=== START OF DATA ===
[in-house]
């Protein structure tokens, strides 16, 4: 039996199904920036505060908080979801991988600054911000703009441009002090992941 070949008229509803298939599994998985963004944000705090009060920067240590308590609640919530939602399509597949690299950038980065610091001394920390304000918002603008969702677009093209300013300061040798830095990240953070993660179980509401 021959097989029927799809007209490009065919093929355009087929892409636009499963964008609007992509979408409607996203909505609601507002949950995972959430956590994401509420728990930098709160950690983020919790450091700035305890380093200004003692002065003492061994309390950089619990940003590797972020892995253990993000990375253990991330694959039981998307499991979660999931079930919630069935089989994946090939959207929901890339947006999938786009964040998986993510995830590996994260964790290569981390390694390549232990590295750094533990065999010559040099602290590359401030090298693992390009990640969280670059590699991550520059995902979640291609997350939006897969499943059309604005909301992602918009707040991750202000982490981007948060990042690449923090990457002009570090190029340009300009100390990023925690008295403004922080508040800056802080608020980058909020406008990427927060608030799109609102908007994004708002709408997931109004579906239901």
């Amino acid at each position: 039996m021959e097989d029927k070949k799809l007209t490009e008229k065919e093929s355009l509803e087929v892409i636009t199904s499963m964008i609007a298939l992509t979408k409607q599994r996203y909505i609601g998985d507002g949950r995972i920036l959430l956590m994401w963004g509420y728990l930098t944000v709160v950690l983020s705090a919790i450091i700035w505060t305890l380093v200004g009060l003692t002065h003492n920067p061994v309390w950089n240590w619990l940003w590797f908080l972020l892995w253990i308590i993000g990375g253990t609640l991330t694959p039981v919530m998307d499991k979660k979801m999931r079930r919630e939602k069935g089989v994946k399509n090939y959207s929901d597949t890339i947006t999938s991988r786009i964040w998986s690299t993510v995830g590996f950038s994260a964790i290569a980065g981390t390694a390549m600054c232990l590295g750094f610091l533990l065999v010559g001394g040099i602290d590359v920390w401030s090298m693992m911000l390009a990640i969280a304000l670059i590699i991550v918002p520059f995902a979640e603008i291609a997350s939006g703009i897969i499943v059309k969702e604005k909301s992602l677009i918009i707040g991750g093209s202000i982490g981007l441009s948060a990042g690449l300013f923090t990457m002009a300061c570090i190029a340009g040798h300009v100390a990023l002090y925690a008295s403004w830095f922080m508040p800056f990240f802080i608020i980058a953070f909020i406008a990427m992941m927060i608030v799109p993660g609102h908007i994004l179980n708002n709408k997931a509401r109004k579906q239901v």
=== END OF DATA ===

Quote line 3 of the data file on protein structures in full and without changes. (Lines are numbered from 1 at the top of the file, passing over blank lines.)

């Amino acid at each position: 039996m021959e097989d029927k070949k799809l007209t490009e008229k065919e093929s355009l509803e087929v892409i636009t199904s499963m964008i609007a298939l992509t979408k409607q599994r996203y909505i609601g998985d507002g949950r995972i920036l959430l956590m994401w963004g509420y728990l930098t944000v709160v950690l983020s705090a919790i450091i700035w505060t305890l380093v200004g009060l003692t002065h003492n920067p061994v309390w950089n240590w619990l940003w590797f908080l972020l892995w253990i308590i993000g990375g253990t609640l991330t694959p039981v919530m998307d499991k979660k979801m999931r079930r919630e939602k069935g089989v994946k399509n090939y959207s929901d597949t890339i947006t999938s991988r786009i964040w998986s690299t993510v995830g590996f950038s994260a964790i290569a980065g981390t390694a390549m600054c232990l590295g750094f610091l533990l065999v010559g001394g040099i602290d590359v920390w401030s090298m693992m911000l390009a990640i969280a304000l670059i590699i991550v918002p520059f995902a979640e603008i291609a997350s939006g703009i897969i499943v059309k969702e604005k909301s992602l677009i918009i707040g991750g093209s202000i982490g981007l441009s948060a990042g690449l300013f923090t990457m002009a300061c570090i190029a340009g040798h300009v100390a990023l002090y925690a008295s403004w830095f922080m508040p800056f990240f802080i608020i980058a953070f909020i406008a990427m992941m927060i608030v799109p993660g609102h908007i994004l179980n708002n709408k997931a509401r109004k579906q239901v």